Mona Hajj brings a sense of old-world elegance to her interiors — but don’t mistake her work for stuffy. The Lebanese American designer and author, who is based in Baltimore, seamlessly blends romantic Eastern influences with the modernity and comforts of the West for a look that’s layered and undeniably one of a kind.
When did your passion for design begin?
I think it started at birth, or it was close to that. I mean, I was always very interested in all sorts of design. When you’re born in a country with a lot of culture — old culture, you’re just exposed to it all the time. And I really knew since I was a kid that that’s what I wanted to do. Not necessarily interior design — anything that had to do with design, whether it’s fashion, architecture ….
What is your favorite decorative object at home?
I’ve always been, especially lately, enamored with Islamic antique art. And I have in my home a pair of old antique Syrian mosque lamps that I got before the war in Syria. And I just love them.
Are there combinations you look for when arranging decorative objects?
It’s not like I buy something for a certain place. I buy a thing because I love it. And I always end up using it, I mean, for clients, because when you’re looking for something, it’s not necessary you’re going to find it. So it’s more of an organic kind of thing. When combining art works and objects from all over the world, it is more interesting to arrange pieces so that they feel right together rather than organizing them into strict categories. Fine pieces can always keep company with fine pieces, but they work beautifully with everyday items, too.
You write in your book, The Romance of East and West: Interiors by Mona Hajj, that “Pretty is not pretty if it is not comfortable.” What makes a room comfortable?
Good quality seating, good lighting. I love using rooms and everything in them, and I am always pleased when a client makes the most of every piece in every room. Homes are for comfort. And for joy. A beautiful, comfortable, functional home is always a marriage of architecture and interiors. There are no real formulas for good design. But there are rules that provide a base for comfort and a foundation for the practicalities of living.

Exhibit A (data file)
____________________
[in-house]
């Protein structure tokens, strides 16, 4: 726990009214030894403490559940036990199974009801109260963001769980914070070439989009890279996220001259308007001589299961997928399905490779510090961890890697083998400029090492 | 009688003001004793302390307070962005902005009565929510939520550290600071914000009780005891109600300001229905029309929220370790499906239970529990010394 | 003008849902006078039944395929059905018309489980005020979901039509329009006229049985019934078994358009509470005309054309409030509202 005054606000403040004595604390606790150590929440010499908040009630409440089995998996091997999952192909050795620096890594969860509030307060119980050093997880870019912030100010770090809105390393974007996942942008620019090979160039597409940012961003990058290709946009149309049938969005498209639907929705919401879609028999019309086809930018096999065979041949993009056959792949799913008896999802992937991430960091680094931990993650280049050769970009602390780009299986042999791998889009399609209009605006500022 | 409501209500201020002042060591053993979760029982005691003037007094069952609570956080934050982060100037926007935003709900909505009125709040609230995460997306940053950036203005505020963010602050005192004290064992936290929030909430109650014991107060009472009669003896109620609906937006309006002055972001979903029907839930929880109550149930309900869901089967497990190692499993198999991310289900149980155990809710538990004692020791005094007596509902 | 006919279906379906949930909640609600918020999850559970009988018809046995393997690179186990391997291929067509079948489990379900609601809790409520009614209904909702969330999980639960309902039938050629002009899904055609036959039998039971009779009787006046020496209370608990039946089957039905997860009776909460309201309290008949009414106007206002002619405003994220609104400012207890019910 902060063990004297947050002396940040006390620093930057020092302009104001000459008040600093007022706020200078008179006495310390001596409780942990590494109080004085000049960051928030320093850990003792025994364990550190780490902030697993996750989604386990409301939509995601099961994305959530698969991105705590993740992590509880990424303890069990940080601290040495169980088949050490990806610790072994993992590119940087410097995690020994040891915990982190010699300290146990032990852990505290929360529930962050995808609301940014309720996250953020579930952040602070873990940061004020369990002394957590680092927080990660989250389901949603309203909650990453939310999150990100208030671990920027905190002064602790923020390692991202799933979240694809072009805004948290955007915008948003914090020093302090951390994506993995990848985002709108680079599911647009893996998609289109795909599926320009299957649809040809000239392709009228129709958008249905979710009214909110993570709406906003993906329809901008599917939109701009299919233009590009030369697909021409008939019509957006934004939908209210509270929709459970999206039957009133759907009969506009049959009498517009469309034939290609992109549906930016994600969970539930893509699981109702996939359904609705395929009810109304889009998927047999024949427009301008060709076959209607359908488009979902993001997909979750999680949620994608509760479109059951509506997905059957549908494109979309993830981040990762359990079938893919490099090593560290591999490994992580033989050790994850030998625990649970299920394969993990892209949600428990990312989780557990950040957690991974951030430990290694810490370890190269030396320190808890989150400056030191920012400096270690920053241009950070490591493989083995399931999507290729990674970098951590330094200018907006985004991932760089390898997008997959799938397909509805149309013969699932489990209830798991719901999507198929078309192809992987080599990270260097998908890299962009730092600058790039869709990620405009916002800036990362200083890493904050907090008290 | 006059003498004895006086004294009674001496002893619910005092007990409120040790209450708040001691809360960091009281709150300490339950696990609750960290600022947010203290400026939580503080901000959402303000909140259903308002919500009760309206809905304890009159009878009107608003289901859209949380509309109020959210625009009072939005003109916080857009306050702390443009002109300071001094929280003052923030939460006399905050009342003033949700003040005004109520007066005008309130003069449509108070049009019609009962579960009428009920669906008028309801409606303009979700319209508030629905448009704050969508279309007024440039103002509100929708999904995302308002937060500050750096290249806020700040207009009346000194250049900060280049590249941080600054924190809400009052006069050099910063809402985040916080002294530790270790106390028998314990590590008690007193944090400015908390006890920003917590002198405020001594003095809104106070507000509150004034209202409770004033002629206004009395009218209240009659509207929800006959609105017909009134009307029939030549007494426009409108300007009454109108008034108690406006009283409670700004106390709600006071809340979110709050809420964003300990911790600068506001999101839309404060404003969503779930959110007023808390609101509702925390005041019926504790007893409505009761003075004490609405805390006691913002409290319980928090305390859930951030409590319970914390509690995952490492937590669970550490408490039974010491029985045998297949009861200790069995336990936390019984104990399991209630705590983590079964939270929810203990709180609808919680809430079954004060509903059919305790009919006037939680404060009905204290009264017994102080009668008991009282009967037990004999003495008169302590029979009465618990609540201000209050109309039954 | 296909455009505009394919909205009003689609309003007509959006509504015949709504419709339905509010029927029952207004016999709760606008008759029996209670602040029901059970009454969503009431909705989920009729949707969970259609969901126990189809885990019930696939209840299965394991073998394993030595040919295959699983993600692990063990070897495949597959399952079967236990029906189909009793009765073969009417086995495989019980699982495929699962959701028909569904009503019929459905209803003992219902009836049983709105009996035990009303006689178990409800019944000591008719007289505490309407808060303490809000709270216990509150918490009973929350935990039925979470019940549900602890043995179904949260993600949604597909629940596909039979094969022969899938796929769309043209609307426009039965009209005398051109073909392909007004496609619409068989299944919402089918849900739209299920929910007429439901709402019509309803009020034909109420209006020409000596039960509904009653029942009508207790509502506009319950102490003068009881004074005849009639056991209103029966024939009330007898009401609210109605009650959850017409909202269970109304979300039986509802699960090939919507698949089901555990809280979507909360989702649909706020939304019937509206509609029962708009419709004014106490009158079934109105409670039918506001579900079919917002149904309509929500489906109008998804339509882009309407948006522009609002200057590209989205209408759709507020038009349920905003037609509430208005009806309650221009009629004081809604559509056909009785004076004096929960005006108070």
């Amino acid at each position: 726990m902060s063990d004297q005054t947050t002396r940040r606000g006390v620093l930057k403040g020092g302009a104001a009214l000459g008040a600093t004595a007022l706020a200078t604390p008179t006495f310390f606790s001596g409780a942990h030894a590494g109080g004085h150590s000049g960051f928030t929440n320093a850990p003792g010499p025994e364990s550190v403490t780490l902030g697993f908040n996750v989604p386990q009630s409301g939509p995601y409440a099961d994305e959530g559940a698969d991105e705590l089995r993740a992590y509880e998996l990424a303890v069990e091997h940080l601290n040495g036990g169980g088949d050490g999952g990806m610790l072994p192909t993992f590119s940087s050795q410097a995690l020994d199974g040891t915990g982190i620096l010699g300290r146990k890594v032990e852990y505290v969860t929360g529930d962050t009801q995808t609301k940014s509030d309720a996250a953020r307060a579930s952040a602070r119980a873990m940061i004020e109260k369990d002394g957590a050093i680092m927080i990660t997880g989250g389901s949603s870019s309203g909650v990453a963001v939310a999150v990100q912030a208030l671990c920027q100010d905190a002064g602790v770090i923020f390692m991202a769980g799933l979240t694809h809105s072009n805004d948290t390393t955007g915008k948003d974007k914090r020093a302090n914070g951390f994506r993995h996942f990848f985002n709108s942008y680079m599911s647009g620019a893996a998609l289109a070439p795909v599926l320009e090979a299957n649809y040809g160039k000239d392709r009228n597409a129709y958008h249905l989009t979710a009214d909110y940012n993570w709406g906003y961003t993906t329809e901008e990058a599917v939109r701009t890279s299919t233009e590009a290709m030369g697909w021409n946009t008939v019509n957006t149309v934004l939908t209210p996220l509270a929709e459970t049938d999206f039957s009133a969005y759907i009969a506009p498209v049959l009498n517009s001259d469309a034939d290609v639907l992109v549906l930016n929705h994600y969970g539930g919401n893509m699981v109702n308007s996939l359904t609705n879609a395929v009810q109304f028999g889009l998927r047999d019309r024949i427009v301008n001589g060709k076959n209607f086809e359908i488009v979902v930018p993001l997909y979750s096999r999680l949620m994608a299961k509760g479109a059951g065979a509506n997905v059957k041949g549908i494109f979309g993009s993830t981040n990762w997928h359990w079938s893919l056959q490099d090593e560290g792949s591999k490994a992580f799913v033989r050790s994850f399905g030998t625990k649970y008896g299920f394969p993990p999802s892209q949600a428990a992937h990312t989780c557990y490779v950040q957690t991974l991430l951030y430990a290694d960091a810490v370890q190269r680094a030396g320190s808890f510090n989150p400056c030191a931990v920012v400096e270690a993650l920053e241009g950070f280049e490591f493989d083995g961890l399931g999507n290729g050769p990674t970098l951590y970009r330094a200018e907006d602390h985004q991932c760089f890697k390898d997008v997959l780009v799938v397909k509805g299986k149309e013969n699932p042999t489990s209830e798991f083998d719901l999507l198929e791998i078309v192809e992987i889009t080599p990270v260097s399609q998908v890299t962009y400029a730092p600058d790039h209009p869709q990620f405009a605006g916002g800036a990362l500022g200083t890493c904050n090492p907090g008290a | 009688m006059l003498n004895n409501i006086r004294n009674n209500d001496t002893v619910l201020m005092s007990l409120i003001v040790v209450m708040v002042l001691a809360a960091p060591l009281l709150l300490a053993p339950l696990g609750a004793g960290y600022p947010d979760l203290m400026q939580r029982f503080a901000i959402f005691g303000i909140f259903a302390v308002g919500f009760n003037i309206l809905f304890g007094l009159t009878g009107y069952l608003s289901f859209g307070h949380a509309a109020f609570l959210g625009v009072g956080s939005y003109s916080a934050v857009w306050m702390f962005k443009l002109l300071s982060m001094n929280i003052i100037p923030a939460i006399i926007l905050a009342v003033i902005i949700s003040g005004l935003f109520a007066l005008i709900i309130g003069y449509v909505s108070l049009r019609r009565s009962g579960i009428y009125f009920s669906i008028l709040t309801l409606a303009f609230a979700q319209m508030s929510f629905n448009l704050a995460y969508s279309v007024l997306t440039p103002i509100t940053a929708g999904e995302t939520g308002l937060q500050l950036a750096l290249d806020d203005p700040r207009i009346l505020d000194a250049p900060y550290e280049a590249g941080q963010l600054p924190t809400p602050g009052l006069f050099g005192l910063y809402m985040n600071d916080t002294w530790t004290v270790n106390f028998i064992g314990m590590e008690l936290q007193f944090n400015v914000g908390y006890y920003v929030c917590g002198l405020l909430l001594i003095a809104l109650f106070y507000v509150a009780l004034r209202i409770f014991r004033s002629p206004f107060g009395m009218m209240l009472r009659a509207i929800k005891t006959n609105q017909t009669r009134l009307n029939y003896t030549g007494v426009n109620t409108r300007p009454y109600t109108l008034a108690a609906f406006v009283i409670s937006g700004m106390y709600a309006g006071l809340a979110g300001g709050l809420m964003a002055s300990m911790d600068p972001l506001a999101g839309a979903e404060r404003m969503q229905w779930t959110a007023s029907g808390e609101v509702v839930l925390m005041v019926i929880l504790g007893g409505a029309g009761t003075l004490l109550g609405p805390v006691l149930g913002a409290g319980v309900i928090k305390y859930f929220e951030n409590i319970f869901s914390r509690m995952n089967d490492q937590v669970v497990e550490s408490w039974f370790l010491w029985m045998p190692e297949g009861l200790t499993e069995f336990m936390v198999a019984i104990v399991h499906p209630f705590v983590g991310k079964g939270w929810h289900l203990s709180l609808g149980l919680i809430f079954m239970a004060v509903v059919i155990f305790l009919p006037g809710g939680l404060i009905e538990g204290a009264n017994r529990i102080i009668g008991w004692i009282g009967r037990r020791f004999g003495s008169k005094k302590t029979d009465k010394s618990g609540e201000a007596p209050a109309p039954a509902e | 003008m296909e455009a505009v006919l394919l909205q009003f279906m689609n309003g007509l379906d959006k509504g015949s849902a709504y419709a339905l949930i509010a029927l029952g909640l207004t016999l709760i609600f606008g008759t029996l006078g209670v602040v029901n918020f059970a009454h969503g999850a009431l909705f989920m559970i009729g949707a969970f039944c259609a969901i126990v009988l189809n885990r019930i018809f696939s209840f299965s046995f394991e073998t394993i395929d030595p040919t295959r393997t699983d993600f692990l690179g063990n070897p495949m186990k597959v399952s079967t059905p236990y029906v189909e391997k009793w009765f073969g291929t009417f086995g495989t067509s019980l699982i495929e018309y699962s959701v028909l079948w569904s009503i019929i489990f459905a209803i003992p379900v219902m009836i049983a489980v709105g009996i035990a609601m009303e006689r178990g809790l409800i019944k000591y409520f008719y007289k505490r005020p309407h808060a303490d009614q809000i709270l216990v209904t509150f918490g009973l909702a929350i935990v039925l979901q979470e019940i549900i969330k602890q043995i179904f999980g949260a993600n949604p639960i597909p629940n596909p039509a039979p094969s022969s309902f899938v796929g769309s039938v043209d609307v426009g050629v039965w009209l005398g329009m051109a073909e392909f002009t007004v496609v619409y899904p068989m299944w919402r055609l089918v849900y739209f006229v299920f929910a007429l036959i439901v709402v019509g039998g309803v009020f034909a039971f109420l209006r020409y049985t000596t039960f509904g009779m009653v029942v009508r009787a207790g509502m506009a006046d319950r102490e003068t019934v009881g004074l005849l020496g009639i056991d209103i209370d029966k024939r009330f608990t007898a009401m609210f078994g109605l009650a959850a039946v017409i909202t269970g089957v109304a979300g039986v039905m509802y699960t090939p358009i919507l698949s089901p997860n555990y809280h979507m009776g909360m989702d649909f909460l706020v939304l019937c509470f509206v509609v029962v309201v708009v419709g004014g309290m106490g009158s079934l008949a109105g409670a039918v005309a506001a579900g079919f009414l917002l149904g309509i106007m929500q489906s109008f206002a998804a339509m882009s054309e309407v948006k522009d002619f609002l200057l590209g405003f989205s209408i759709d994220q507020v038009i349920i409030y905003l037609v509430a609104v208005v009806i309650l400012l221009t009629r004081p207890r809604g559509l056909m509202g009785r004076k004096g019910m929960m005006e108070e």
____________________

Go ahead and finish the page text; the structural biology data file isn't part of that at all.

When it comes to upholstered seating, you prefer a modern design over an antique one. Why?
It is so much more comfortable than vintage or antique seating, although the craftsmanship of pieces with age tends to be so special. I think most people want to lounge. And when they sit, they love to feel deeply cocooned into the seating. To be able to specify comfort to such a degree is one of design’s great benefits.
You prefer refurbished antiques over replicas. Why?
I prefer to search out, rework and refurbish older pieces rather than attempting to copy something that exists. Pieces with age always have a heart and soul that is much more interesting to me than a custom design or replica. There’s always a place for some pieces of antiques just to warm up.
Are there common mistakes people make when mixing vintage with modern?
Every space is a composition. Creating a plan is like making a painting. You build it piece by piece. Sometimes the overall design combines very modern pieces with very traditional antiques. Sometimes it doesn’t. The process is always very instinctive and hands on.
You emphasize the importance of juxtaposition for creating soul and interest. What are some ways to accomplish juxtaposition?
When the strong and the subtle are well balanced, the overall effect is complete harmony. Juxtaposing something very old with something very minimalist, something very exotic with something very familiar, makes sense to me emotionally, intellectually and visually.
It has been said that great design takes time. Do you agree?
I never make a hard and fast plan, although I always know what kind of thing I need and where it will go. If it feels good, then it is good. And it works.
Are there guidelines to follow when layering rugs so that the resulting look isn’t haphazard?
From room to room, I want the rug to share a vocabulary of tones. I prefer for them to work together organically so the sequence will not jar the eye as it moves from space to space.
When do you feel like the room or the project is complete?
Never. Actually, it depends on the person. Some people, they want it done, and it’s done. And we can help them do that because they don’t have the time. But some people want to collect and add, and that’s like life experiences — it just doesn’t stop. Every now and then, they want to change something, they want to update something — whatever it takes to make the room comfortable for them.